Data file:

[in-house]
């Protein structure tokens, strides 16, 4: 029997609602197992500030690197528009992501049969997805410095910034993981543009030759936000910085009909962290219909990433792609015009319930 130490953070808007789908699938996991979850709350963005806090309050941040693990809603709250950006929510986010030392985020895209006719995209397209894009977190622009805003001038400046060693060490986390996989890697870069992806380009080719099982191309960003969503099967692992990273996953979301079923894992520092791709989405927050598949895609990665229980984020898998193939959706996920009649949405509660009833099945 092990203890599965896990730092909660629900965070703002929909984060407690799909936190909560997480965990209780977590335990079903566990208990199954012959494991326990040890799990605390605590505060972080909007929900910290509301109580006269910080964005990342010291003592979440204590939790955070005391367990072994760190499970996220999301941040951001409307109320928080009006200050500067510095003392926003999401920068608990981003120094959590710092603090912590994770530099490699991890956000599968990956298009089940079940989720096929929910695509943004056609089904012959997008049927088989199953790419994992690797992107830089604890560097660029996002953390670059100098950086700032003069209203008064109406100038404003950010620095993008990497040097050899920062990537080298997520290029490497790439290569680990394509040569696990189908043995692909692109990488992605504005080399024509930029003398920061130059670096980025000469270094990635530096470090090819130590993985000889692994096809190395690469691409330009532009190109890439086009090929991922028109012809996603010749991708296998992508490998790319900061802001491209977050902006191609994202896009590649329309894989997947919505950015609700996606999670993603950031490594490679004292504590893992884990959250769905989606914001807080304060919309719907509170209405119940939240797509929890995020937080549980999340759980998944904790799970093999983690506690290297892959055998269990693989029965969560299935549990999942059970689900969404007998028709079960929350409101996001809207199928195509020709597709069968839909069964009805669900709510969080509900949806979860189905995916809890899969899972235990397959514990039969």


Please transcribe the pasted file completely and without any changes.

[in-house]
């Protein structure tokens, strides 16, 4: 029997609602197992500030690197528009992501049969997805410095910034993981543009030759936000910085009909962290219909990433792609015009319930 130490953070808007789908699938996991979850709350963005806090309050941040693990809603709250950006929510986010030392985020895209006719995209397209894009977190622009805003001038400046060693060490986390996989890697870069992806380009080719099982191309960003969503099967692992990273996953979301079923894992520092791709989405927050598949895609990665229980984020898998193939959706996920009649949405509660009833099945 092990203890599965896990730092909660629900965070703002929909984060407690799909936190909560997480965990209780977590335990079903566990208990199954012959494991326990040890799990605390605590505060972080909007929900910290509301109580006269910080964005990342010291003592979440204590939790955070005391367990072994760190499970996220999301941040951001409307109320928080009006200050500067510095003392926003999401920068608990981003120094959590710092603090912590994770530099490699991890956000599968990956298009089940079940989720096929929910695509943004056609089904012959997008049927088989199953790419994992690797992107830089604890560097660029996002953390670059100098950086700032003069209203008064109406100038404003950010620095993008990497040097050899920062990537080298997520290029490497790439290569680990394509040569696990189908043995692909692109990488992605504005080399024509930029003398920061130059670096980025000469270094990635530096470090090819130590993985000889692994096809190395690469691409330009532009190109890439086009090929991922028109012809996603010749991708296998992508490998790319900061802001491209977050902006191609994202896009590649329309894989997947919505950015609700996606999670993603950031490594490679004292504590893992884990959250769905989606914001807080304060919309719907509170209405119940939240797509929890995020937080549980999340759980998944904790799970093999983690506690290297892959055998269990693989029965969560299935549990999942059970689900969404007998028709079960929350409101996001809207199928195509020709597709069968839909069964009805669900709510969080509900949806979860189905995916809890899969899972235990397959514990039969």